Cash flow is very important to all businesses, large and small. So here is your quick credit control checklist to help you get paid on time.

1. Are your payment terms clearly defined?

Many companies have varying payment terms for their customers based on the customers credit health. However, many companies also have standard payment terms that apply to all customers, for example “payment required within thirty days.”

The question is, do your customers know what your payment terms are? When you take on a new customer, make them aware of what your payment terms are and how they can pay. Make sure your invoice also includes your payment terms on it too.

2. Run credit reports and check the status of potential customers

Customers with bad credit or CCJ’s are at a higher risk of not paying you, as opposed to a company that doesn’t have any. If you don’t check the credit status of your customer you are taking a risk with your money. So credit check your customers and assess them before you offer credit.

3. Do you set credit limits for your customers?

A credit limit is the maximum amount of “loan” that you agree to provide your customer with. It should be set at the maximum amount that you are willing to lose should the company become insolvent.

Finances can change very quickly, so make sure that you monitor your customers regularly. Companies’ House website has a great tool that allows you to follow your customers. They will send you an update when company information changes at companies’ house, for example a proposal to strike off the company!

4. Are there signed agreements of your terms of business?

Don’t be afraid to let your customers know how you operate and what you expect from them. If you set your standards high it will create a professional outlook for your business. Terms of Business demonstrates a clear structured agreement between you and your customer, ensure it’s signed and returned before you do business.

“Something to think about: 50 percent of a credit manager’s time is spent resolving people problems related to poor communications and follow-up.”

5. Do you have a clearly written credit policy in place?

A credit policy is a clearly written document that all relevant members of staff should follow. It should include your terms and conditions for supplying goods on credit, what your procedure is if you don’t receive payment and what steps you take in case of customer delinquency.

6. Do you have written procedures in place for your core processes?

Defining how you run your business is key to ensuring that it runs in the same effective way each time.

Document each of the steps a member of staff should take and make sure that your employees follow those steps according to their job role.

Two great people that talk about this very passionately and effectively are Michael Gerber – Author of the The E-Myth Revisited: Why Most Small Businesses Don’t Work and What to Do About It and

Gino Wickman – Author of Traction: Get a Grip on Your Business If you have not read either of these books, I would highly recommend doing so!

They explain how you can get a grip on your business and take the necessary steps to make it a great success.

7. Is a third party debt recovery company used when your collection process fails?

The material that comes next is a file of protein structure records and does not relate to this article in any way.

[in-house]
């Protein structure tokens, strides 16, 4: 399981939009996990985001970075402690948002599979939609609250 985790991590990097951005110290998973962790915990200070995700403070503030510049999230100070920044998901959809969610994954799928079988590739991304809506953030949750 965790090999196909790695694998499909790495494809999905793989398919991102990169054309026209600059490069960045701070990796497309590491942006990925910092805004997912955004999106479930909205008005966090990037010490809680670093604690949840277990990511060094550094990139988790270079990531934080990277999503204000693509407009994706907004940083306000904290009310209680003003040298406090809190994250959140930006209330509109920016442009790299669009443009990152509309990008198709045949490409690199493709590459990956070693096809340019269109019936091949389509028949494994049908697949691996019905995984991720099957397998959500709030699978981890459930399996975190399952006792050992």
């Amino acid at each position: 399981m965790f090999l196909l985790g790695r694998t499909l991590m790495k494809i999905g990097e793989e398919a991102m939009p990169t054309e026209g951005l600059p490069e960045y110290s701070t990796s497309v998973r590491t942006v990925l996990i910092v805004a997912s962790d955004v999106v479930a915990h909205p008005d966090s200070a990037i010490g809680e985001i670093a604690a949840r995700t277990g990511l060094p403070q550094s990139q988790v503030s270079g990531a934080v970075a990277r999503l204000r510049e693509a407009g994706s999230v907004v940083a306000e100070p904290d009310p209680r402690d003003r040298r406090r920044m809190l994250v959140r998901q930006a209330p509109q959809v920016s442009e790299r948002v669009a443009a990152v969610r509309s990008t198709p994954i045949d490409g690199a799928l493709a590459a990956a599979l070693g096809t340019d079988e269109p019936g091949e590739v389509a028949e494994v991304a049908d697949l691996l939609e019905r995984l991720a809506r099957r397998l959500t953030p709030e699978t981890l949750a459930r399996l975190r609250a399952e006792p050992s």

At what point do you instruct a debt collection company to help recover your monies?

If you use a debt collection company, document at what point you/your appointed member(s) of staff are to pass the debt over to them to help you recover your money.

If you don’t wish to use a debt collection company, what are the steps you take when the money owed becomes a debt? Write them down so that they are clear for everyone.

Further reading on “Why Use a Debt Collection Agency is here” >>

8. If you use a debt recovery agency, are they cost effective and successful?

Does the debt collection agency you use work on a success based fee? What commission do they charge you after they recover your monies? Many Debt recovery agencies charge varying fees, make sure the one you use is competitive.

It is also important to note whether they operate in a friendly and ethical way. Choosing a company with good ethics and a high success rate is far more important than a company who may use threats or other unethical tactics to recover your money. A firm but professional approach is always key.

On many occasions we have found that our clients would like to retain a future working relationship with their debtor, in which case careful negotiation and rapport building plays a key role. Don’t be afraid to ask the debt recovery company how they will approach your customers.

9. Do you have a good query management system in place?

Invoice queries or disputes are one of the most common reasons why an invoice remains unpaid. Perhaps your customer needs a copy invoice re-sending? Maybe your customer does not agree with the price on your invoice.

What is your system for managing a dispute with an invoice, where do you document the dispute? Who deals with it? Who will have the final say on what happens?

A simple spread sheet for smaller companies is just as effective. Work out how this will work best for your business, because it is imperative to the success of effective credit control.

10. Are your staff well trained in professional credit management skills?

If you have your own in-house credit control team, ensure that they have sufficient training in credit management skills. There are lots of courses available out there, a main one being with the CICM.

We provide Credit Control & Credit Management consultancy to improve in-house credit control performance and procedures.

To discuss credit control solutions for your business, to improve your cash flow, recover aged debts and get paid on time, call us on 01494 422742 or contact us below.